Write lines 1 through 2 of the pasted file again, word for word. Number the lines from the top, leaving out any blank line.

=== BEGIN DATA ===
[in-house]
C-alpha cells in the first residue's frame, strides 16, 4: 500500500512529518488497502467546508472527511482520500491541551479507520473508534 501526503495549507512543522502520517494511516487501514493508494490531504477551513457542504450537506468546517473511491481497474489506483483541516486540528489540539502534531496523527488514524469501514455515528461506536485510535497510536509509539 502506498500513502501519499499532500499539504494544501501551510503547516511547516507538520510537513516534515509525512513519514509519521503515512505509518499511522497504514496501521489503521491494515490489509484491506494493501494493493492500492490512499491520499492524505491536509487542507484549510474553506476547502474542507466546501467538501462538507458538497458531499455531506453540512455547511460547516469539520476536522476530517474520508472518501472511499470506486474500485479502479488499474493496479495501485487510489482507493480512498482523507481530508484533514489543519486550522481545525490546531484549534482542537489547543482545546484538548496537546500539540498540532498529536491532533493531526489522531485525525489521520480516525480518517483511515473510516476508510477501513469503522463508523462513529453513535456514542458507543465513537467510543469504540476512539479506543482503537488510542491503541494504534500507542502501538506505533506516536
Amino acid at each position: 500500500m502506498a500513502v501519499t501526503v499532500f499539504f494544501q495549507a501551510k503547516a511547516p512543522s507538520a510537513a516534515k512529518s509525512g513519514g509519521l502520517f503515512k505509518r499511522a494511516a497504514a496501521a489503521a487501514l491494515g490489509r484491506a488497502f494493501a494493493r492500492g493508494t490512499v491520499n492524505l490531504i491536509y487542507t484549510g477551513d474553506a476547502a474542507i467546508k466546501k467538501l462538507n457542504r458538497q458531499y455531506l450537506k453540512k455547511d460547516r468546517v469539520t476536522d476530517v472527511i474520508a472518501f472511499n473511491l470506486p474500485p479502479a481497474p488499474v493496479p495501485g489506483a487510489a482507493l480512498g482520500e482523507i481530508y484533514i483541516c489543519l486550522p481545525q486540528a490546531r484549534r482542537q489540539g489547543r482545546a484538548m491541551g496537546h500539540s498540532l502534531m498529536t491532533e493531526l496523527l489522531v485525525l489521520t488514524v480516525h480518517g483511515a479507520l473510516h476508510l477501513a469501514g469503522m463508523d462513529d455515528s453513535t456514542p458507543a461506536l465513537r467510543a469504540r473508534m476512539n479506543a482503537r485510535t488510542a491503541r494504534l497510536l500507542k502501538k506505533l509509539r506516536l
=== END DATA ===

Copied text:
[in-house]
C-alpha cells in the first residue's frame, strides 16, 4: 500500500512529518488497502467546508472527511482520500491541551479507520473508534 501526503495549507512543522502520517494511516487501514493508494490531504477551513457542504450537506468546517473511491481497474489506483483541516486540528489540539502534531496523527488514524469501514455515528461506536485510535497510536509509539 502506498500513502501519499499532500499539504494544501501551510503547516511547516507538520510537513516534515509525512513519514509519521503515512505509518499511522497504514496501521489503521491494515490489509484491506494493501494493493492500492490512499491520499492524505491536509487542507484549510474553506476547502474542507466546501467538501462538507458538497458531499455531506453540512455547511460547516469539520476536522476530517474520508472518501472511499470506486474500485479502479488499474493496479495501485487510489482507493480512498482523507481530508484533514489543519486550522481545525490546531484549534482542537489547543482545546484538548496537546500539540498540532498529536491532533493531526489522531485525525489521520480516525480518517483511515473510516476508510477501513469503522463508523462513529453513535456514542458507543465513537467510543469504540476512539479506543482503537488510542491503541494504534500507542502501538506505533506516536